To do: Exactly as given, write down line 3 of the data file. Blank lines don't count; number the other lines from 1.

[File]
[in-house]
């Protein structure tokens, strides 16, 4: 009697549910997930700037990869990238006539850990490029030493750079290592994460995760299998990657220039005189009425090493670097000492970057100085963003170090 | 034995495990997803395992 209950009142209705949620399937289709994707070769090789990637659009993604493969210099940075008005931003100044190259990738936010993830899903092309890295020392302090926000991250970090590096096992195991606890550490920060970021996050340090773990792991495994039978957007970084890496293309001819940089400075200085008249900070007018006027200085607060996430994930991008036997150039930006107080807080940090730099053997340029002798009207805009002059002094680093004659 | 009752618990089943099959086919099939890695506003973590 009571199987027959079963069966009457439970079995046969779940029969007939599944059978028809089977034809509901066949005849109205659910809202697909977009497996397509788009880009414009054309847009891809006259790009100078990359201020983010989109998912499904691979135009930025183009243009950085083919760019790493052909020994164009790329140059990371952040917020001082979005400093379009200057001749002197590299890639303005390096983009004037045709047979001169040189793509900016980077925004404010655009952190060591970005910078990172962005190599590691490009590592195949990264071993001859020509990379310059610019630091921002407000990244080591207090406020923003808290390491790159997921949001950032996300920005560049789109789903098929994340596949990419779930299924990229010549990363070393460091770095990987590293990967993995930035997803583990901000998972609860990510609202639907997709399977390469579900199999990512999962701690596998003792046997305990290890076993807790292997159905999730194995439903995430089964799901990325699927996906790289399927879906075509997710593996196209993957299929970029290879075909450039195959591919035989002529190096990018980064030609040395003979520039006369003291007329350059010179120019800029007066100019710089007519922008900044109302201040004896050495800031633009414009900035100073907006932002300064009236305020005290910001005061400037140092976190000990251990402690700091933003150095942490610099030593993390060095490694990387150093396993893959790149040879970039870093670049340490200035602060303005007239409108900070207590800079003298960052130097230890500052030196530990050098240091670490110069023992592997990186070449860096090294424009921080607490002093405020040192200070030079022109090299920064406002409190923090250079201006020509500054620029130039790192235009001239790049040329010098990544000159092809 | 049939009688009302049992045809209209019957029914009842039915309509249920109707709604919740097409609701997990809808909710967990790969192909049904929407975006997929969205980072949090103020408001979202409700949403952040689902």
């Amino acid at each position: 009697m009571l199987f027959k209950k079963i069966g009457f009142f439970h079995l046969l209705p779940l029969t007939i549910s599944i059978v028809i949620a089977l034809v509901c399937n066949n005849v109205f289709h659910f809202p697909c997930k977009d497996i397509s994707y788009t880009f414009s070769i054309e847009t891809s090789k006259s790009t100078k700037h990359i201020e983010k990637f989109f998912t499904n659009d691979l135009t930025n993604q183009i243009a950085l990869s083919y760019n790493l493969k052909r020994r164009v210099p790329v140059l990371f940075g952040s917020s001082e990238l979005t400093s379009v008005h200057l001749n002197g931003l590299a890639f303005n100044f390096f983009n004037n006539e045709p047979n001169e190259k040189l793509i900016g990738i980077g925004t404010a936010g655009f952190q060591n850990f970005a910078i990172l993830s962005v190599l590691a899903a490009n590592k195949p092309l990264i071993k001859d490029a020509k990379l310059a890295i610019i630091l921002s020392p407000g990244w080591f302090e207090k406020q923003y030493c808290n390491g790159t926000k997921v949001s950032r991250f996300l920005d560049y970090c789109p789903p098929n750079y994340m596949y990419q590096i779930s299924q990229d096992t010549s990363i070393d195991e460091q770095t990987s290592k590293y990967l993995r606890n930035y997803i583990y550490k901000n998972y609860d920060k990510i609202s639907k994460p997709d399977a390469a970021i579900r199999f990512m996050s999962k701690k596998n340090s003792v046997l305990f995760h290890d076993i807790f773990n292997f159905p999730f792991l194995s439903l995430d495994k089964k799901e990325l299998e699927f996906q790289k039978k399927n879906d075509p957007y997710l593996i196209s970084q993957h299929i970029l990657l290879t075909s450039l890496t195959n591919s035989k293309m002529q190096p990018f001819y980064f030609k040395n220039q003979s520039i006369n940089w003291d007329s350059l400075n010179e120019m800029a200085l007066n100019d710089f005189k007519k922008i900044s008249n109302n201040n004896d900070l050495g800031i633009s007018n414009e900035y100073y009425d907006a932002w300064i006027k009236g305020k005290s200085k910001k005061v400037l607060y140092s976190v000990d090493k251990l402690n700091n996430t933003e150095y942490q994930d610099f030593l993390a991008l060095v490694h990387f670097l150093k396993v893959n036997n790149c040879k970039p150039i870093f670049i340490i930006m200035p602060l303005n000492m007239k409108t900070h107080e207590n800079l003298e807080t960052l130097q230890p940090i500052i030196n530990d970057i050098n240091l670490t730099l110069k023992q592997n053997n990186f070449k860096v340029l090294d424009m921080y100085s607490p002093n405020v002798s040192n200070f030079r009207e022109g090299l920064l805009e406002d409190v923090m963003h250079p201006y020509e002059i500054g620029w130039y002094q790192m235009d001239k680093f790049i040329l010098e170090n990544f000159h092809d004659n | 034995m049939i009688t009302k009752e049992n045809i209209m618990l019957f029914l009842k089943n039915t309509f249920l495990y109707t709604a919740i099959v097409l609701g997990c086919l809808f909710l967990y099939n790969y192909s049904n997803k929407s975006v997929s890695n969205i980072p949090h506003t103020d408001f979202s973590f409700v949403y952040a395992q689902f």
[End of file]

């Amino acid at each position: 009697m009571l199987f027959k209950k079963i069966g009457f009142f439970h079995l046969l209705p779940l029969t007939i549910s599944i059978v028809i949620a089977l034809v509901c399937n066949n005849v109205f289709h659910f809202p697909c997930k977009d497996i397509s994707y788009t880009f414009s070769i054309e847009t891809s090789k006259s790009t100078k700037h990359i201020e983010k990637f989109f998912t499904n659009d691979l135009t930025n993604q183009i243009a950085l990869s083919y760019n790493l493969k052909r020994r164009v210099p790329v140059l990371f940075g952040s917020s001082e990238l979005t400093s379009v008005h200057l001749n002197g931003l590299a890639f303005n100044f390096f983009n004037n006539e045709p047979n001169e190259k040189l793509i900016g990738i980077g925004t404010a936010g655009f952190q060591n850990f970005a910078i990172l993830s962005v190599l590691a899903a490009n590592k195949p092309l990264i071993k001859d490029a020509k990379l310059a890295i610019i630091l921002s020392p407000g990244w080591f302090e207090k406020q923003y030493c808290n390491g790159t926000k997921v949001s950032r991250f996300l920005d560049y970090c789109p789903p098929n750079y994340m596949y990419q590096i779930s299924q990229d096992t010549s990363i070393d195991e460091q770095t990987s290592k590293y990967l993995r606890n930035y997803i583990y550490k901000n998972y609860d920060k990510i609202s639907k994460p997709d399977a390469a970021i579900r199999f990512m996050s999962k701690k596998n340090s003792v046997l305990f995760h290890d076993i807790f773990n292997f159905p999730f792991l194995s439903l995430d495994k089964k799901e990325l299998e699927f996906q790289k039978k399927n879906d075509p957007y997710l593996i196209s970084q993957h299929i970029l990657l290879t075909s450039l890496t195959n591919s035989k293309m002529q190096p990018f001819y980064f030609k040395n220039q003979s520039i006369n940089w003291d007329s350059l400075n010179e120019m800029a200085l007066n100019d710089f005189k007519k922008i900044s008249n109302n201040n004896d900070l050495g800031i633009s007018n414009e900035y100073y009425d907006a932002w300064i006027k009236g305020k005290s200085k910001k005061v400037l607060y140092s976190v000990d090493k251990l402690n700091n996430t933003e150095y942490q994930d610099f030593l993390a991008l060095v490694h990387f670097l150093k396993v893959n036997n790149c040879k970039p150039i870093f670049i340490i930006m200035p602060l303005n000492m007239k409108t900070h107080e207590n800079l003298e807080t960052l130097q230890p940090i500052i030196n530990d970057i050098n240091l670490t730099l110069k023992q592997n053997n990186f070449k860096v340029l090294d424009m921080y100085s607490p002093n405020v002798s040192n200070f030079r009207e022109g090299l920064l805009e406002d409190v923090m963003h250079p201006y020509e002059i500054g620029w130039y002094q790192m235009d001239k680093f790049i040329l010098e170090n990544f000159h092809d004659n | 034995m049939i009688t009302k009752e049992n045809i209209m618990l019957f029914l009842k089943n039915t309509f249920l495990y109707t709604a919740i099959v097409l609701g997990c086919l809808f909710l967990y099939n790969y192909s049904n997803k929407s975006v997929s890695n969205i980072p949090h506003t103020d408001f979202s973590f409700v949403y952040a395992q689902f």